If you are new to agile practice, you may be forgiven for wondering "what is the difference between Scrum and an Agile way of working?" To an extent this is a matter of ontology, given that Scrum is but one agile framework amongst many. The problem is that, at times, the context in which Scrum ought to be considered can provoke an unglued and near-religious zealotry on the part of Scrum's critics and adherents alike. One thing at least though is unambiguous, and may be held to be true: like it or loathe it, Scrum is the "Zeus" of frameworks in the agile pantheon. But let's try and keep religion out of the matter. Let's just say that Scrum is the 800-pound gorilla of the agile world.
Now, every agile approach can be expected to conform with the principles laid out in the Agile Manifesto. Yet where each prescribes roles and responsibilities they inevitably differ. This is because the respective practices differ. Where things get interesting is that one particular role keeps on recurring. It doesn't seem to matter whether Scrum or XP is being followed, or DSDM, or DaD or SAFe. Every agile implementation is expected to allow for a certain Scrum role, or to provide an analog "close enough" to support the Scrum role's title as an alternative. In fact, it's a role that bellows the gorilla's very name...listen, he beats his chest for all to hear. Yes, that's right...each agile initiative is expected to have someone called a "Scrum Master".
In my view, the reason for this can be distilled into three forces which we can observe at work.
Firstly there is the fiat currency of Scrum Master certification. Regardless of whether it is validated by the Scrum Alliance or scrum.org, this accreditation has a high recognition factor across the industry. The association between agile practice and the "Scrum Master" role has thereby been significantly reinforced.
Secondly, Scrum terms are misapplied. In fact, the framework can be said to exhibit "cargo cult" properties. This is not due to any particular defect within it. Rather, it is down to the way Scrum's ubiquity has allowed its terms of reference to be misappropriated by a self-appointed priesthood within certain organizations. Troubled companies relabel their people and practices in Scrum terms, and from this magic they expect agile results to follow. A "Scrum Master" thus becomes a totem role, and by appointing a "Scrum Master" the totem is invoked. It's nothing more than superstitious baggage masquerading as science.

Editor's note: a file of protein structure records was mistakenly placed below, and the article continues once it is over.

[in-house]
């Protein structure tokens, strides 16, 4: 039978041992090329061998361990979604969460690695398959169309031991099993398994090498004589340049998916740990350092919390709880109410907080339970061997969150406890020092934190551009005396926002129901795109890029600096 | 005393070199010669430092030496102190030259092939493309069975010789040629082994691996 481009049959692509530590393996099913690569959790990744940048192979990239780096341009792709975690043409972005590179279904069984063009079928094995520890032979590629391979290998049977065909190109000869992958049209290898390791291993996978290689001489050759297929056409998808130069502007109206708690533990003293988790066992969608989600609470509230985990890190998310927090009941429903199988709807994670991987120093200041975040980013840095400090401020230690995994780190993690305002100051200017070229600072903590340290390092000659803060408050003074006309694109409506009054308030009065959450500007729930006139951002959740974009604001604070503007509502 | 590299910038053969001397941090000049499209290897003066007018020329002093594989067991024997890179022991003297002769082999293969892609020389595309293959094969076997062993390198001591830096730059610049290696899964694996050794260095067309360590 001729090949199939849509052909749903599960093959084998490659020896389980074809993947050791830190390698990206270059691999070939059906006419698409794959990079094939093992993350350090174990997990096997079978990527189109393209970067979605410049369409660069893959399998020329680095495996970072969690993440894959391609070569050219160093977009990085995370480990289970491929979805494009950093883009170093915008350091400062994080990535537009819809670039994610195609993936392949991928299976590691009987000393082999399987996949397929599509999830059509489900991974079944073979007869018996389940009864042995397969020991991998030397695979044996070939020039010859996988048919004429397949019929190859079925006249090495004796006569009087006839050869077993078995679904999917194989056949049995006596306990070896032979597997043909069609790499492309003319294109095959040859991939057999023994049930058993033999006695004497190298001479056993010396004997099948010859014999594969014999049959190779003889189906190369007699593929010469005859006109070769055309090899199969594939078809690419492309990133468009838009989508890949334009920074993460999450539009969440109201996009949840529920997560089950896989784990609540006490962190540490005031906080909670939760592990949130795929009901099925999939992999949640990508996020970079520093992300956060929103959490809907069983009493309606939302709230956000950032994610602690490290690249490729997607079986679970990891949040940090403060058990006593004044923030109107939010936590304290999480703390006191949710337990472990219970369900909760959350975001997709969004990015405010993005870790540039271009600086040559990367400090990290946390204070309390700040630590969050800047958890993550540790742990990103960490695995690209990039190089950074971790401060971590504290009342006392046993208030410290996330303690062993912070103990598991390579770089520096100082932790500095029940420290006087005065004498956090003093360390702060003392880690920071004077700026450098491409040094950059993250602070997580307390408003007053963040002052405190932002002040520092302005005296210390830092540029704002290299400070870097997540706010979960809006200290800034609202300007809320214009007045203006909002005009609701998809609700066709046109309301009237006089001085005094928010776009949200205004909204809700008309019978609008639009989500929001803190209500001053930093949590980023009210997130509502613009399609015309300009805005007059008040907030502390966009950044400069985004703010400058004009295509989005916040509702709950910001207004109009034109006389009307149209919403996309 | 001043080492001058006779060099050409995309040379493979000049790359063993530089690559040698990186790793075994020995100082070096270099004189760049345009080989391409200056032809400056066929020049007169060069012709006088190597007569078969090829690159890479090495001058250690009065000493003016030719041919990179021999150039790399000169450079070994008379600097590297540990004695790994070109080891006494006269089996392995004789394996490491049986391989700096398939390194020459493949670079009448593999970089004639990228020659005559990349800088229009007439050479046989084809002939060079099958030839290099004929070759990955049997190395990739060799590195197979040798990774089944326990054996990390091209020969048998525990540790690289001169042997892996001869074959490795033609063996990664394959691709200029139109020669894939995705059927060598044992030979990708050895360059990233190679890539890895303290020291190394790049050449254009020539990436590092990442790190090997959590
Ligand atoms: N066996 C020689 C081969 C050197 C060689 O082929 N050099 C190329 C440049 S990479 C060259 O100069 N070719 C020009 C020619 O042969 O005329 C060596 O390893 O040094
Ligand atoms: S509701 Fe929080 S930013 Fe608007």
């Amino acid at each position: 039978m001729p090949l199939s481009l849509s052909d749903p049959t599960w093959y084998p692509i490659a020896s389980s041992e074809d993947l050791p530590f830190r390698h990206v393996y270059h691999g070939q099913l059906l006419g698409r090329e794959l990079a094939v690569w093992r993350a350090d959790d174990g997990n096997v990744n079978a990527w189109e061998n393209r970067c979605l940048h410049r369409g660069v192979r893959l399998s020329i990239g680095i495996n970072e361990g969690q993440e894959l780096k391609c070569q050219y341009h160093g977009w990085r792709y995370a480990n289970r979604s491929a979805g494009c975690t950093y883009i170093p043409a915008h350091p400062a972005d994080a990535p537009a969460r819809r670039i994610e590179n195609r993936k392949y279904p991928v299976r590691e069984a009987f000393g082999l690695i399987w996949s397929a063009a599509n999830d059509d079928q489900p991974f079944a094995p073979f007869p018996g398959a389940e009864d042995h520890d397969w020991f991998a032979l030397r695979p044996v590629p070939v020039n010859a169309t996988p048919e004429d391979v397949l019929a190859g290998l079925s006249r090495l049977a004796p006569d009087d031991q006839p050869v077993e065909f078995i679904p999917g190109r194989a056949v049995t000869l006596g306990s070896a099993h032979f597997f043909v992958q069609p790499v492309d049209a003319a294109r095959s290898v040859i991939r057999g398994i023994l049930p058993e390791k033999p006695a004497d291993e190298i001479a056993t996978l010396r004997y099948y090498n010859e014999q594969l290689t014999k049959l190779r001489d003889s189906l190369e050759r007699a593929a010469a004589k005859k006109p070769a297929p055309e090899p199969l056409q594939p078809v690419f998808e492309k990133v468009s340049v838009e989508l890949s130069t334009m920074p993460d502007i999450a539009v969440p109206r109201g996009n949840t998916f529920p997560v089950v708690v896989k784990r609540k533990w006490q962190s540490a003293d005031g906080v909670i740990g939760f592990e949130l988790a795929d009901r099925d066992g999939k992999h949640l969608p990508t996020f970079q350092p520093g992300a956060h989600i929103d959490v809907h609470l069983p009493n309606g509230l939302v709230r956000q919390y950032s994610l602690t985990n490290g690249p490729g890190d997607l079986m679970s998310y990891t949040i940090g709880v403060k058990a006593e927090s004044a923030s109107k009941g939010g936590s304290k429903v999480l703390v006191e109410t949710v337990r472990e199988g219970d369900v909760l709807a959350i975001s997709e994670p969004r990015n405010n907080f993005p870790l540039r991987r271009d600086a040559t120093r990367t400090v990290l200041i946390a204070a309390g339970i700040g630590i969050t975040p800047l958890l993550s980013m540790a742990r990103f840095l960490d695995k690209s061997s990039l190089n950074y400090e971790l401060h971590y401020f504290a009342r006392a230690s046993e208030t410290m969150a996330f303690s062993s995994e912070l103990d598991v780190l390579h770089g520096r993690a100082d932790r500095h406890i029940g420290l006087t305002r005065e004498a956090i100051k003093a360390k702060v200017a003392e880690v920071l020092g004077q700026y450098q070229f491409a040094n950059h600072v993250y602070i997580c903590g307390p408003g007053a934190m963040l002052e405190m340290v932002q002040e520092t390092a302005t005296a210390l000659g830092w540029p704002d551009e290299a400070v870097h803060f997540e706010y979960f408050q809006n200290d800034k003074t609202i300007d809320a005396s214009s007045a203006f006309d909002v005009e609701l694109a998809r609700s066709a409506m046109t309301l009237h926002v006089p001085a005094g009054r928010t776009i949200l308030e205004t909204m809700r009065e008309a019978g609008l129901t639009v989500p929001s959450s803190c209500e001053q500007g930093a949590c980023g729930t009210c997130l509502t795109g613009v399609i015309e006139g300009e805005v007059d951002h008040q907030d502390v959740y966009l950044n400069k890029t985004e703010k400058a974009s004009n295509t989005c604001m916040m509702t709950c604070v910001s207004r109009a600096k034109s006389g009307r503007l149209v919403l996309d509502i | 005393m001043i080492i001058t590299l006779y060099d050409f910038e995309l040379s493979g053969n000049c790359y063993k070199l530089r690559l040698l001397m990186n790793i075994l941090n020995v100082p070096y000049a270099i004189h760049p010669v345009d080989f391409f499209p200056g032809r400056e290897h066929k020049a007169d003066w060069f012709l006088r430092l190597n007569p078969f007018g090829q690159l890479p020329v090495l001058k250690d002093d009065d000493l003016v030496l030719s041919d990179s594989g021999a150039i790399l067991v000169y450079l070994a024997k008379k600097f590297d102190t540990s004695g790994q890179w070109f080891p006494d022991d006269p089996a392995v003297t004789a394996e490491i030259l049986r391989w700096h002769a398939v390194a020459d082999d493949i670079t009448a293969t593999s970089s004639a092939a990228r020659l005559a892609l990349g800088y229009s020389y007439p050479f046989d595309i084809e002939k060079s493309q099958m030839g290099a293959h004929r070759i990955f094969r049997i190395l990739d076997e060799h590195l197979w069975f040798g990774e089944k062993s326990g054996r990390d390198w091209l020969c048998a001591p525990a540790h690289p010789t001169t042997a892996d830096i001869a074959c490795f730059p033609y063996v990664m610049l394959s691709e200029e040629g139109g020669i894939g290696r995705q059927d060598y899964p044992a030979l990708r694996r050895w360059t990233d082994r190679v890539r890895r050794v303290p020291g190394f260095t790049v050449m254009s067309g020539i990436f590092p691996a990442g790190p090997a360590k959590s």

Thirdly and most importantly, however, the agile movement has contributed to a renaissance in "Servant Leadership". Servant Leadership can be thought of as a type of stewardship. Characteristics include shielding the team from diversions and distractions, facilitation, coaching, removing impediments, encouraging transparency, and advocating the team's position. That's the real and valuable pattern behind the "Scrum Master" role, and it's one which supports a wide application across multiple frameworks and methods.
- "Servant Leadership" is Pattern of the Month at agilepatterns.org
Intent: Protect a team from distraction and impediment, and facilitate their progression towards their goals.
- The utmost form of respect is to give sincerely of your presence
- Sow a thought and you reap an action, sow an act and you reap a habit
- Noblesse oblige
Also Known As:
- Scrum Master (this term is not used exclusively in a Scrum context)
Motivation: If a team is to self-organize in order to meet a goal, they must be permitted the freedom to do so, and provided with the guidance and support they need. This implies that a manager is needed who can smooth their progress and help them to make and meet their commitments. In short good leadership is required, and the best leaders serve their team…the team does not serve them.
Structure: A Servant Leader helps a team to inspect and adapt the iterative process they follow. The leader resolves any dependencies that the team may encounter so that they do not become impediments that would compromise the incremental release of value. The leader also represents and advocates the team’s position to external stakeholders, so that the team are not approached directly and remain free to self-organize around their goal.
Applicability: Servant Leadership is applicable to all agile methods. The term Scrum Master is commonly used to describe this role, and is no longer restricted to Scrum alone.
Consequences: Servant Leadership can involve a wider remit of organizational coaching. If impediments originate from other departments, there may be political barriers to their removal.
Implementation: The canonical implementation of Servant Leadership is the Scrum Master. A Coach in Extreme Programming has a similar remit, as does the Team Leader in DSDM. It is common for all of these to be referred to as Scrum Masters.